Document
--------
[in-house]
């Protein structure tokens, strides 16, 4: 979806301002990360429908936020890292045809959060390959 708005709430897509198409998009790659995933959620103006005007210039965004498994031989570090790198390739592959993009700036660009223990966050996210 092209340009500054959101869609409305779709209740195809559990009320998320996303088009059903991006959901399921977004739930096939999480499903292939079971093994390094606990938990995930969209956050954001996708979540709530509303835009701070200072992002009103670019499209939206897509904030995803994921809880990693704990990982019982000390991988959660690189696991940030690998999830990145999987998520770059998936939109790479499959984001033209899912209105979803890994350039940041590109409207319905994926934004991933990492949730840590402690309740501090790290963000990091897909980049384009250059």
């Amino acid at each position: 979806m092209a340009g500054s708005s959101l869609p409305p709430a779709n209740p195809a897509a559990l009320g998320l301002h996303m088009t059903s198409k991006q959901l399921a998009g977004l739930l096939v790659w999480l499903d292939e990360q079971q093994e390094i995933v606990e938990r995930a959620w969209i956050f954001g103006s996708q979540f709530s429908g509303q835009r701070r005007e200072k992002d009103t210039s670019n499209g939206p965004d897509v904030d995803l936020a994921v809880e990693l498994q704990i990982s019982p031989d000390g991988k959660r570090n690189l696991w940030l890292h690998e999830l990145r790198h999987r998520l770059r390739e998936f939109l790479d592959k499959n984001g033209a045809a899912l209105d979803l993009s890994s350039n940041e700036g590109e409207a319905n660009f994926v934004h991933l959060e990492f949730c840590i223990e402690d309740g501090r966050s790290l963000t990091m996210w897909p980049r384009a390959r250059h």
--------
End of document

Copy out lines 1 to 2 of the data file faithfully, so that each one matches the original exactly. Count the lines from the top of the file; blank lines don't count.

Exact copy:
[in-house]
């Protein structure tokens, strides 16, 4: 979806301002990360429908936020890292045809959060390959 708005709430897509198409998009790659995933959620103006005007210039965004498994031989570090790198390739592959993009700036660009223990966050996210 092209340009500054959101869609409305779709209740195809559990009320998320996303088009059903991006959901399921977004739930096939999480499903292939079971093994390094606990938990995930969209956050954001996708979540709530509303835009701070200072992002009103670019499209939206897509904030995803994921809880990693704990990982019982000390991988959660690189696991940030690998999830990145999987998520770059998936939109790479499959984001033209899912209105979803890994350039940041590109409207319905994926934004991933990492949730840590402690309740501090790290963000990091897909980049384009250059």